Gadget lovers could be turning to sugary drinks to power their gadget in the future following new research from St Louis University in Missouri.

Scientists say these sweet new batteries could operate three to four times longer than the conventional lithium ion batteries commonly used in everything from your iPod to digital camera.

Researcher Shelley Minteer, an electrochemist at Saint Louis University in Missouri and her colleagues have developed a small prototype battery about the size of a postage stamp to successfully run a handheld calculator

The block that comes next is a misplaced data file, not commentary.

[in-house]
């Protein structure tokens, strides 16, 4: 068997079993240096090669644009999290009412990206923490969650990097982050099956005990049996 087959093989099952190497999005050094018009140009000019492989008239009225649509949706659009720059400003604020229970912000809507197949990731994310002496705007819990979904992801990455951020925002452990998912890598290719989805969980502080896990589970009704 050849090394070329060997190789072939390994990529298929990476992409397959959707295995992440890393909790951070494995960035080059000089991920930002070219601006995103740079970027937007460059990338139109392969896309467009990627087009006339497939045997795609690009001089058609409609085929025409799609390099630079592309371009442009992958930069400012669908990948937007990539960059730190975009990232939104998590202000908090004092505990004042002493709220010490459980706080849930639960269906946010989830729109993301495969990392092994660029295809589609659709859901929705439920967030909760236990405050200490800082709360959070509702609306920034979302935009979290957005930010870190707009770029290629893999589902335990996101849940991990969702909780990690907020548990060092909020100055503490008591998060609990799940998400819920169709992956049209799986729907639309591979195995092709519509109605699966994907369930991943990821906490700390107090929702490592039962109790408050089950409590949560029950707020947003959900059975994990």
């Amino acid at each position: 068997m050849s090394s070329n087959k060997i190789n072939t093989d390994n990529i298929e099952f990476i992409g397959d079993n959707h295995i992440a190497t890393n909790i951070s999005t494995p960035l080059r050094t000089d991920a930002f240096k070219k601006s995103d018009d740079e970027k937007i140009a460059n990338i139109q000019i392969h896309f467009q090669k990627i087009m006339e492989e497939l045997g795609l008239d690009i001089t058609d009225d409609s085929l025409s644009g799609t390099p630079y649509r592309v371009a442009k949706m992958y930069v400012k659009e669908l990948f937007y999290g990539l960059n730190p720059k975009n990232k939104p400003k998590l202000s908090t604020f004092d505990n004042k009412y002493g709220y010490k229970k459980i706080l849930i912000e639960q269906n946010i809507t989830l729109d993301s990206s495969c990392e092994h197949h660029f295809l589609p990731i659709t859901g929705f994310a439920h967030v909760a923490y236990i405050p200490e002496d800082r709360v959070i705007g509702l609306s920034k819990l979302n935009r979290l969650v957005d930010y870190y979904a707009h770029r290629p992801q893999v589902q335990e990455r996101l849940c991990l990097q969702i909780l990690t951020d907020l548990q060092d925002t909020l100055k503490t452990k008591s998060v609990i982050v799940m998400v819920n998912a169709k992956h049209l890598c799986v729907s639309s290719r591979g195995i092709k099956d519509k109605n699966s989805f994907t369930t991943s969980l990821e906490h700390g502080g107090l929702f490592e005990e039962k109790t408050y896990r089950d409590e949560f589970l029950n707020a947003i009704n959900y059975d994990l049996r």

A commercial version of the fuel cell could be ready for commercialization in 3 to 5 years.

"By bridging biology and chemistry, we can build a better battery that's also cleaner for the environment", Minteer said in a statement.

Minteer and her colleagues have adapted enzymes from nature that can strip charges from sugar to generate electricity in fuel cells.

All the materials used to build the sugary device are biodegradable.